The English Comic Characters

The English Comic Characters

The English Comic Characters

The English Comic Characters

Excerpt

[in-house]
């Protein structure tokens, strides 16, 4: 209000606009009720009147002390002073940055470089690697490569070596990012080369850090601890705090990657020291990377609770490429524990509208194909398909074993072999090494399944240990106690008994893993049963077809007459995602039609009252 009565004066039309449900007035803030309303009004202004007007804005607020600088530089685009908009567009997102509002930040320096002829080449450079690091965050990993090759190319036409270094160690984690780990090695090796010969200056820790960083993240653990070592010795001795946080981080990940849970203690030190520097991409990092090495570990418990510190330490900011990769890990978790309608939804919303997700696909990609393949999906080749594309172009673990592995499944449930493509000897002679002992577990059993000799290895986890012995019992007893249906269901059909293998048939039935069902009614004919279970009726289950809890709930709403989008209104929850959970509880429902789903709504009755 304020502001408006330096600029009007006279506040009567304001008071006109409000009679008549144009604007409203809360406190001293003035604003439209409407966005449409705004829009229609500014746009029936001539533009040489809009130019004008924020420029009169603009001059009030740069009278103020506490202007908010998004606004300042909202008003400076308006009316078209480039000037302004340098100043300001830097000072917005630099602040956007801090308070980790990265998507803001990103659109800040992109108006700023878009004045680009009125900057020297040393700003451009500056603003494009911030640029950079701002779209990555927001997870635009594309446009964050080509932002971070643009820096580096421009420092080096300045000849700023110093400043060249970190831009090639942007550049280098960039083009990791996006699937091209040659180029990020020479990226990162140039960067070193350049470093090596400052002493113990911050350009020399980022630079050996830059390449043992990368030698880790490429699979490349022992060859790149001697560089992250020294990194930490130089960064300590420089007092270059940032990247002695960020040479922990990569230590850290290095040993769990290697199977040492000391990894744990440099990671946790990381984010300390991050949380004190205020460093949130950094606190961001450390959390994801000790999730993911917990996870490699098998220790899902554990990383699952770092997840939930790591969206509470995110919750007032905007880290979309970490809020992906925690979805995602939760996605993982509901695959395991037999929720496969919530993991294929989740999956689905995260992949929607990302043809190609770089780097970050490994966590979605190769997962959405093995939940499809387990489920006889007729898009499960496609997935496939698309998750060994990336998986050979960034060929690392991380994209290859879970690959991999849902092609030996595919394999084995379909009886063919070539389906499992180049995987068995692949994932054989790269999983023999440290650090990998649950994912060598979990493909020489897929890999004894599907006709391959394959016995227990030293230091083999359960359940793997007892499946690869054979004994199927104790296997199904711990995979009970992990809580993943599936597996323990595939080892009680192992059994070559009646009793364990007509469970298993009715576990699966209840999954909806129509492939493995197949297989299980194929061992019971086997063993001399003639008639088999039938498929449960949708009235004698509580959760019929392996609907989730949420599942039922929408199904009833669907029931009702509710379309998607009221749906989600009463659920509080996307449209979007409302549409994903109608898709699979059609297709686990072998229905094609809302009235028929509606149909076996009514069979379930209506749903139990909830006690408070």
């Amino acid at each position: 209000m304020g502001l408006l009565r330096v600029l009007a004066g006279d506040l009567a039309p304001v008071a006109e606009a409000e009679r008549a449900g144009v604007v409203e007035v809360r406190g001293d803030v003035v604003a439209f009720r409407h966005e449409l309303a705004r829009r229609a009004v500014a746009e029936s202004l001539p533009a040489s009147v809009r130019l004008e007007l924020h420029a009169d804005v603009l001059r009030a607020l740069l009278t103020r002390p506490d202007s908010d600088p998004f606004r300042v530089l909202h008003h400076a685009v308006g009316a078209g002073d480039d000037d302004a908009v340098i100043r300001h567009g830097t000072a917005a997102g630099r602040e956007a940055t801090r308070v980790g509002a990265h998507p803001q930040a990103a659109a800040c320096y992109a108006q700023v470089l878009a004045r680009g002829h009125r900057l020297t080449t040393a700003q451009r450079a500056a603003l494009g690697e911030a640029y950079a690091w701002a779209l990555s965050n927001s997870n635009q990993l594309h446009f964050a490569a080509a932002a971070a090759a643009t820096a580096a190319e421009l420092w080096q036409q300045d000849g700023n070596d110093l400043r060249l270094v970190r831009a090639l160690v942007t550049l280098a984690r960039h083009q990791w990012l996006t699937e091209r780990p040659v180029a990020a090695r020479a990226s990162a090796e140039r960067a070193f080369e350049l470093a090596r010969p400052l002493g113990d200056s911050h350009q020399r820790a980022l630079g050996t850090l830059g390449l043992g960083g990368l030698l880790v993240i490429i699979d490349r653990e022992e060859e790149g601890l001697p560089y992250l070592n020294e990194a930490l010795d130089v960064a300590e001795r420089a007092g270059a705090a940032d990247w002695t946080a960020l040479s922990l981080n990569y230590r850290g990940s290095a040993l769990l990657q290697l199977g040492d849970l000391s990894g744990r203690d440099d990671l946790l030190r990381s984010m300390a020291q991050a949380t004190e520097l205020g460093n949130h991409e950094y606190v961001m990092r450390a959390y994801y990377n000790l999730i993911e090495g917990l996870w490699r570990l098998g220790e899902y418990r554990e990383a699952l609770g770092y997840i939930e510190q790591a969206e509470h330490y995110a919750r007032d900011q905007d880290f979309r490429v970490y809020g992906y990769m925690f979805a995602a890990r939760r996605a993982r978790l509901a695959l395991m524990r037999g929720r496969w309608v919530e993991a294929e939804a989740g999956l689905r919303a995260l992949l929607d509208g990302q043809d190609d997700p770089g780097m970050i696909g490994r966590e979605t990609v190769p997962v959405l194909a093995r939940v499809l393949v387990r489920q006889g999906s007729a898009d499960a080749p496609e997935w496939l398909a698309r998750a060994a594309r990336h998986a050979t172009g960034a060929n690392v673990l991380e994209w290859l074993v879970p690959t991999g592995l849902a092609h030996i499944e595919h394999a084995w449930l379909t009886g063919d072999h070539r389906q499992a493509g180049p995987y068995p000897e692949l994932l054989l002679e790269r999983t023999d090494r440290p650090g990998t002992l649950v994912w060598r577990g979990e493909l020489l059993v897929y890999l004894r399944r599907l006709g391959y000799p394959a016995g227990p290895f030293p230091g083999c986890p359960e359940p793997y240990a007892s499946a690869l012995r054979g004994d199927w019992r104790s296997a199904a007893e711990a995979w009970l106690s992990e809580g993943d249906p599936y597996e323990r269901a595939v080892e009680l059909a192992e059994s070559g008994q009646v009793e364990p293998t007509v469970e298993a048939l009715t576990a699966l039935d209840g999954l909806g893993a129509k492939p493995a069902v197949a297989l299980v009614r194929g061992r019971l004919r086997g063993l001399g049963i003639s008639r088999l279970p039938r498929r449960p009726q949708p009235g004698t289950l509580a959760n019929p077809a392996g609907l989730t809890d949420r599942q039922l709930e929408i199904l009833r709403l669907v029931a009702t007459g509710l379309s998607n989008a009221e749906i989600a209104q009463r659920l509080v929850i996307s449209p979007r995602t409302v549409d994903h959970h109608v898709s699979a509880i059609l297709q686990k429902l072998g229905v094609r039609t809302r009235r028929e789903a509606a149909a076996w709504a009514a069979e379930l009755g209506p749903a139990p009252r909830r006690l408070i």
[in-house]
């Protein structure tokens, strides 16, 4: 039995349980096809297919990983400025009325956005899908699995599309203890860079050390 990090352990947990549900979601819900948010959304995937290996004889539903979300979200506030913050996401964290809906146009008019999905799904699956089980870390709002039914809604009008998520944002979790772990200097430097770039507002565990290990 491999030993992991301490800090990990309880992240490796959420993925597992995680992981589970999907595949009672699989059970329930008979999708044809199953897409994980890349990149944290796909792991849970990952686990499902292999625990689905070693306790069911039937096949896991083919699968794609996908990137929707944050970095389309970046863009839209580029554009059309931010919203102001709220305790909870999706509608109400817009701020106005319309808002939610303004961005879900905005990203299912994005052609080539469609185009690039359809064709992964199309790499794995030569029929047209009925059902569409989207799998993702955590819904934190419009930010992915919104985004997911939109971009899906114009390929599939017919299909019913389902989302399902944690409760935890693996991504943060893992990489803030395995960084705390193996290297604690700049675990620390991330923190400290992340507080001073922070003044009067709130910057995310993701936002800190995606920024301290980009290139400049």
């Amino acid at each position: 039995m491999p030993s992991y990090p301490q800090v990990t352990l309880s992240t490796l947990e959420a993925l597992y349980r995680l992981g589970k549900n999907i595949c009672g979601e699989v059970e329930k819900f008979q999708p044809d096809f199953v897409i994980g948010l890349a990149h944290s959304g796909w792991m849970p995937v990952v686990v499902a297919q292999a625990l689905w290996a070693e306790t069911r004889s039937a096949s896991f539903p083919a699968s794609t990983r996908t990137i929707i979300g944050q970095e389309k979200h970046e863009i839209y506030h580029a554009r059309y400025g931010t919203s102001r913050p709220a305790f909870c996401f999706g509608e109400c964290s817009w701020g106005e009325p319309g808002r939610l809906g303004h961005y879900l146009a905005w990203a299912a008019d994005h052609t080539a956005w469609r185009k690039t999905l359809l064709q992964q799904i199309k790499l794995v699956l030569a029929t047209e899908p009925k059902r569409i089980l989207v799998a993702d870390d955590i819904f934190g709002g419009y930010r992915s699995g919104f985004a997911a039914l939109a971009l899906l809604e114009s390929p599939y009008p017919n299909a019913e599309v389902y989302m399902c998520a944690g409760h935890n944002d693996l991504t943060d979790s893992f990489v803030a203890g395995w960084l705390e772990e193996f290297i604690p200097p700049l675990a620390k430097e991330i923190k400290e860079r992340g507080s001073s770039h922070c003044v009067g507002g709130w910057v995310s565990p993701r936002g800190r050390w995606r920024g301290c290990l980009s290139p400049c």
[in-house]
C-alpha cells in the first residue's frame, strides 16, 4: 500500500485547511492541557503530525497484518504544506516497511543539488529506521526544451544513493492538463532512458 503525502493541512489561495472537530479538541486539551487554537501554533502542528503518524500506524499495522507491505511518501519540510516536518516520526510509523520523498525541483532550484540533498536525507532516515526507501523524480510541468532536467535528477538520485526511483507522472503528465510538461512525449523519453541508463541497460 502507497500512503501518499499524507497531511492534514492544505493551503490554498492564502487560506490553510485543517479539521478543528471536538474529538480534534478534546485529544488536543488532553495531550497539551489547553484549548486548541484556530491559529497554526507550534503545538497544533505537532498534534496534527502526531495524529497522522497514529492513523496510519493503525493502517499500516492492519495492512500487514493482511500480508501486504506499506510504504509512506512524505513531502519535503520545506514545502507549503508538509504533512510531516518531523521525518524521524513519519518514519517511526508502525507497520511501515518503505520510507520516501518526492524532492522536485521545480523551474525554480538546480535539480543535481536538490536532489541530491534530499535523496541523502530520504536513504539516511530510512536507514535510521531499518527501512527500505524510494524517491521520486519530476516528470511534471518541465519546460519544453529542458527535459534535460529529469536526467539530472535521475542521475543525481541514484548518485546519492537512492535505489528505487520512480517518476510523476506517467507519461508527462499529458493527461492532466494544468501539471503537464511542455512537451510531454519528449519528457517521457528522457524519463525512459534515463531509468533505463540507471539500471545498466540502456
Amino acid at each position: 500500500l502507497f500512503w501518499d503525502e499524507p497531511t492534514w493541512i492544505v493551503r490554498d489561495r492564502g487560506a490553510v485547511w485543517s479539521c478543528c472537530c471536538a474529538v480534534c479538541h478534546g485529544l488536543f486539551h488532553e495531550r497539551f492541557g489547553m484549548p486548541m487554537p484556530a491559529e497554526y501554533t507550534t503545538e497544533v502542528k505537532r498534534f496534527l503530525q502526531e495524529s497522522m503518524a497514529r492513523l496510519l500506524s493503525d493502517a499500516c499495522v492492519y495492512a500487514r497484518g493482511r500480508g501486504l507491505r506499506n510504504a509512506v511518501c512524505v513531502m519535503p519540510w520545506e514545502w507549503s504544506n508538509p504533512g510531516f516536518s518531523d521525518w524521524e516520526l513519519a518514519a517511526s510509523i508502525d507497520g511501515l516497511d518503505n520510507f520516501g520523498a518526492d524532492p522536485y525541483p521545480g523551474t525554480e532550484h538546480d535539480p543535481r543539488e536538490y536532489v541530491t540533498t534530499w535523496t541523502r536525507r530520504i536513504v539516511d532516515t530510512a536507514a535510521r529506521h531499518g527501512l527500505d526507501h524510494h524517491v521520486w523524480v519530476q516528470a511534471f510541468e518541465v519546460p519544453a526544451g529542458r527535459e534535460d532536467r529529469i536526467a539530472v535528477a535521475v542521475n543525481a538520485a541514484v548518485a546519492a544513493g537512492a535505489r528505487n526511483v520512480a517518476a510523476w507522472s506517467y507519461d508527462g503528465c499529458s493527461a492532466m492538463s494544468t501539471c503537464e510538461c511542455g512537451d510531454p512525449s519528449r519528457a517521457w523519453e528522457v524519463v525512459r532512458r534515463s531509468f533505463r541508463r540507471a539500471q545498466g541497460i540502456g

On any reasonable chronology of Shakespeare's plays, Bottom is the first of his great comic figures. Once we are through the door of Peter Quince's house, when all the company is assembled there, we are at last in the presence of one of the foolish Immortals; we come to celebrate a staggering feat of parturition, for here, newly created, is a droll as big as a hill. Before this, Shakespeare has shown us through a little gallery of amusing figures, but we have seen no one of the stature of "sweet bully Bottom." In The Comedy of Errors , the two Dromios and the rest are nothing but odd curves in a whimsical design. The comedians of Love's Labour's Lost are well enough in their way; the picked and spruce Don Armado, Holofernes with his "golden cadence of poesy," Sir Nathaniel and Moth, all capping one another's fantastic phrases; but they are little more than quaint shadows that caper for an hour or so on the sunlit lawns of that park in Navarre and then flit out of mind when the sun goes down. In The Two Gentlemen of Verona , Speed and Launce (and the dog) are not so much indi-

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